This collection is, from my (admittedly limited) perspective, a thing of beauty. Real-life partners (butch and femme respectively, if it matters to ya'll) put together a complex and diverse collection of queer voices to delve into modern (or postmodern:) butch and femme identities. And it works. It really works. The result is an open space of negotiation and dialogue, a place to disclose, divulge, and sometimes even grapple and fumble with what those identities mean alongside the myriad of other identities and social positions and family histories we carry with us.
There are so many standout essays and stories in the collection that it's difficult for me to pick out a few to tempt you with. But oh-so-tempting they are.
Belinda Carroll's "A Guide to Getting Laid by a Girl in Lipstick and High Heels" made me laugh my ass off - because as a girl who likes to go out in lipstick and high heels - I know very well what it feels like to be invisible in one's own community and I'm nowhere even near what folks would call 'high femme' (still try being femme-y and throw in a few kids to the mix. Invisible, friends, is what you get). Anyways, it is a fabulously tarty read, as Carroll proclaims (making me love, love, love her. A LOT): "What we need, my little tattletale, is a kick in the gaydar. Just because I wear a dress and more make-up than Hedda Lettuce doesn't mean I can't throw you around and make you call me Daddy. I have references" (188). Mmmmhmmm. So you see why it was love at first read for me?
Chandra Mayor's "Me, Simone, and Dot," is filled with the gorgeous language Mayor has become known for - intermittently beautiful and biting. She explores femme identity in relationship to and intermingled with familial experiences of womanhood. This one is definitely worth the read - especially a particularly funny footnoted sound-off on feminists and potlucks, which is, in a word (hmmm, is it still one word if it's two words hyphenated?) spot-on.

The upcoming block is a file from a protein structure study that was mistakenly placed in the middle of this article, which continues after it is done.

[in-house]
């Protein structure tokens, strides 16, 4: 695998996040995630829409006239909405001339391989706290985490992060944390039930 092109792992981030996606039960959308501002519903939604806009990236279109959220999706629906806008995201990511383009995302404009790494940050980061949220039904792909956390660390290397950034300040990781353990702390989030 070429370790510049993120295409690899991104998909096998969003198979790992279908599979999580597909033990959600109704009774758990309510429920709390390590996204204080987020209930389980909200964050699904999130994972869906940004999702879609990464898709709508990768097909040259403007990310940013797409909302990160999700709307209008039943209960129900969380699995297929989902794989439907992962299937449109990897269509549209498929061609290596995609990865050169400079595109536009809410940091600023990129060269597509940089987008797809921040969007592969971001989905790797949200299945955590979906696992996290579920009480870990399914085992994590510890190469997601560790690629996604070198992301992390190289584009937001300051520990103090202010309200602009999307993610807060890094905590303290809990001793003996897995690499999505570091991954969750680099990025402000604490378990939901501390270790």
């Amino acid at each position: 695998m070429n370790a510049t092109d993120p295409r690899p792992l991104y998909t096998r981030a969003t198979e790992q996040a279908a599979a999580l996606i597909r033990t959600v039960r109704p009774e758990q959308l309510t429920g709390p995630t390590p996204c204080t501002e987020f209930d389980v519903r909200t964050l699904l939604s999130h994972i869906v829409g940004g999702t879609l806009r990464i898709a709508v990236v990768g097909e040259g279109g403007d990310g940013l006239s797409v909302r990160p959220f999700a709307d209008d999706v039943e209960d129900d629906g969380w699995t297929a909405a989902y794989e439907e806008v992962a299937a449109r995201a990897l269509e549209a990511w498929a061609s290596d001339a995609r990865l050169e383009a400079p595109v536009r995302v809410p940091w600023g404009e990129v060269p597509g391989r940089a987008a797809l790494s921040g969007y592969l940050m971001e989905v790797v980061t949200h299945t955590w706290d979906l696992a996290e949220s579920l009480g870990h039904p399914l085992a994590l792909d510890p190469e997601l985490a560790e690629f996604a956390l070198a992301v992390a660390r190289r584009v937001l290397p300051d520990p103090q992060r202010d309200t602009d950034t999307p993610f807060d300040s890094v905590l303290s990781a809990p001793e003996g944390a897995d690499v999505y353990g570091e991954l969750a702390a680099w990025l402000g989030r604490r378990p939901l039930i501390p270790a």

Ivan E. Coyote's two essays were my absolute favourite offerings from the realm of butch, resulting, I'm not too proud to admit, in a very large crush. (How perfectly 'bored housewife' of me, no?) In "A Butch Roadmap," Coyote writes: "I first became something I had no name for in solitude and only later discovered the word for what I was, and realized there were others like me. So now I am writing myself down, sketching directions so that I can be found, or followed" (93). What follows is indeed a roadmap, filled with humor, with anger, and with the kindness and bravery it takes to leave such a roadmap for those who might follow this path afterward. Coyote's second essay, which closes the book, is called "Hats Off." And it made me cry. Not just a little. "Hats Off" is a really touching thankyou, as Coyote puts it: "[t]o all the beautiful, kick-ass, fierce, full-bodied femmes out there" (310). And then follows with this:
"I know that sometimes you feel like nobody truly sees you. I want you to know that I see you. I see you on the street, on the bus, in the gym, in the park. I don't know why I can tell that you are not straight, but I can. Maybe it is the way you look at me. All of my life I have been told that I am ugly, I am less-than, I am not a man, I am unwanted. Until you came along, I believed them. Please don't ever stop looking at me the way you do" (310).Okay. Heart. Mush. Mush. Heart. Just sayin'. It gets even better, but you'll have to read it for yourself to see why and how.
There are so many other gems in this book. With titles like these: "Futch: Notes From the Borderlands" (that one's for you, Laurie M.!), "Rogue Femininity," "A Dad Called Mom," "FEMME SHARK MANIFESTO!," and "Brother Dog," how could they not be?
Buy it. Support Canadian queer writers and get a fucking great read in the process. Seriously. How can you go wrong?